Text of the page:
Make sure you use a contrasting thread when you baste, it will save you tons of time removing the basting stitches.  You will have a lot of long threads in the middle of the quilt. Leave them there as it will make it easier to pull them out when you are done quilting.  After I did the initial basting, I basted long straight seams about every 8 inches down each side then from top to bottom to form a checkerboard of basting. Your basting will hold your quilt layers in place and prevent puckering and shifting of layers while you machine quilt.


I wear quilting gloves when I quilt.  The gloves make it very easy to grasp the quilt layers and move the quilt for stitching.  For this quilt, I started with "stitch in the ditch" which simply means I stitched along the seams of each block and triangle.


When I was done with the "stitch in the ditch" quilting, I added some "stipple" quilting to the larger white triangles throughout the quilt.


Quilting is a system.  Once you have the system down, it is a real joy to quilt and piece together your work.  After all the quilting was done, I removed the dark basting stitches which held all 3 layers in place. 

I laid it out on my table and trimmed away the excess batting and backing along the edge of the border.


Time to add the binding!  This is my favorite part, because it goes fast and then you're done and can admire your work.  Jelly rolls make this process easy!  I sewed long sections from the jelly roll together on the short ends, pressed the seams open, and began sewing the binding on the quilt.  I did mess up one thing here - I forgot to press under one long edge before I began sewing it to the quilt.  I suppose I was anxious to finish.  So, I'll save you the trouble - after you have pressed open your connecting seams on your binding, press one long side up 1/2".  Only one long side, not both, then put the long edge that is not folded up, with right sides together, along the top of your quilt and line it up nicely along the raw edge of your quilt top.  Using a 1/4" seam (or the edge of your presser foot) and folding under the beginning short end (so that when you finish sewing on the binding and you reach the beginning again, fold the binding over to the other side and you have a finished edge), begin to sew on your binding.  Start putting on the binding in the middle of the bottom of the quilt. That is where I always start.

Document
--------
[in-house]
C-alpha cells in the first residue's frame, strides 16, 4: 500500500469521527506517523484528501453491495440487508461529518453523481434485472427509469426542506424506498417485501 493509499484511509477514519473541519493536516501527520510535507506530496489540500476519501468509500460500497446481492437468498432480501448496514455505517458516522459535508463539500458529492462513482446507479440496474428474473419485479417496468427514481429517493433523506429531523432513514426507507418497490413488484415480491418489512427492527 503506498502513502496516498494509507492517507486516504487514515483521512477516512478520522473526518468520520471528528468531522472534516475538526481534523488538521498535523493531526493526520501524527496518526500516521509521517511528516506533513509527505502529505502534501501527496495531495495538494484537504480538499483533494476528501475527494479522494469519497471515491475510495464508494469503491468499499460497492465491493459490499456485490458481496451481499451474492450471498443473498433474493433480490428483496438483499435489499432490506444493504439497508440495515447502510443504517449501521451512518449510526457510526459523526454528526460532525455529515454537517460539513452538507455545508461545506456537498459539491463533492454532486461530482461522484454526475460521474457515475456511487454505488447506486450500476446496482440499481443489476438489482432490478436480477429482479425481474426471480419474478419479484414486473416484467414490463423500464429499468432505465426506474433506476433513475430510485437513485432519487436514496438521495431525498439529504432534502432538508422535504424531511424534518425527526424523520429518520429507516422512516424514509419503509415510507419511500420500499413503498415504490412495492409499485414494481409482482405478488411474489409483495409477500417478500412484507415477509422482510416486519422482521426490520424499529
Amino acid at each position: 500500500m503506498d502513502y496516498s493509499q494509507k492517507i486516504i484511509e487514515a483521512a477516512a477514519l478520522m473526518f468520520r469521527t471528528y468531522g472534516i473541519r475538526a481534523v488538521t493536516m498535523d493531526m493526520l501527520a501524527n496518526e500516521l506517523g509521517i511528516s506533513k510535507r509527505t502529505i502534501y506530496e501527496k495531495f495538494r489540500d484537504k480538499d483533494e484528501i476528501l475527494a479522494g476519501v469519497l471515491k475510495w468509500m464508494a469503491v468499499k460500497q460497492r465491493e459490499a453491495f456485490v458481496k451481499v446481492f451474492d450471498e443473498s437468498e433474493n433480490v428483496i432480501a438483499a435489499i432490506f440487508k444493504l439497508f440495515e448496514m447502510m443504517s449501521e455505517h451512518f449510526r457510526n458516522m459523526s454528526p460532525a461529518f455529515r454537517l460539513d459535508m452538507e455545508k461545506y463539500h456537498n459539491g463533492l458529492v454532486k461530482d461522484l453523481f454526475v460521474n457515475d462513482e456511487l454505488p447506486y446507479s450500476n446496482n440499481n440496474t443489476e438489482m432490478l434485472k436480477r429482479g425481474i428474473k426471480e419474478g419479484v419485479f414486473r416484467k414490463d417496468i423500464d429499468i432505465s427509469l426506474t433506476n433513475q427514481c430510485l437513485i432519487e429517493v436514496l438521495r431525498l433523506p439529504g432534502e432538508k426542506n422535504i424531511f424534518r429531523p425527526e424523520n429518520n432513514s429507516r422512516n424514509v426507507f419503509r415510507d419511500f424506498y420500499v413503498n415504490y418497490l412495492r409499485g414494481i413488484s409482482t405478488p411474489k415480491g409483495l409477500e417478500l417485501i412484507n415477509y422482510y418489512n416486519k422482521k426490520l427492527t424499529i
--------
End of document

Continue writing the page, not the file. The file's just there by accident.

When you get to the edge, stop your stitching 1/4" from the corner and back stitch to lock it.  Remove it from the machine and take it to your table.  Fold the strip up and away from your quilt giving it a 45 degree angle. (NOTE:  In this picture, I folded my quilt in half on my sewing table and that is why you see the back of the quilt above the top corner of the quilt top where I am applying the binding.  I didn't want the picture to be confusing)


Fold the finding back down along the other edge of the quilt and pin it in place at the top edge.  You will begin sewing from that very corner down the long edge to the next corner and do the same thing using a 1/4" seam allowance.


Add about an inch extra to the end of the binding.  When you are done, fold the binding over to the other side and line up the pressed and folded edge of the binding to the stitching from the other side.  Now, you can straight stitch or you can add a decorative stitch to this piece of the puzzle.  I always like to add a decorative stitch for the finished edge of my binding because it looks really nice on both sides.


And here is my finished quilt!!  I am really proud of the way it turned out and I think the fabrics are interesting and will attract Reagan's interest.  She can use it in her crib, or when she goes to the park.  She'll be able to sit and play on it in her family room or playroom.  Someday, she may use it to cover her legs and read or hang it on the wall.  However she enjoys this quilt as she grows up, I hope she will know that her grandmother Susan stitched a lot of love into every block.

Here is what a Jelly Roll looks like and if you click it on, it will take you to the Martinique Jelly Roll that I used to create this quilt:


This is the Martinique Jelly Roll by 3 Sisters for Moda!  Click on the image to get one of your own!


This is the book that I used to make this quilt - pages 88 - 93 "Jigsaw Quilt."  Click on the book to go directly to Amazon and order one for your own!


I hope that you enjoyed reading about how I created "Reagan's First Quilt!"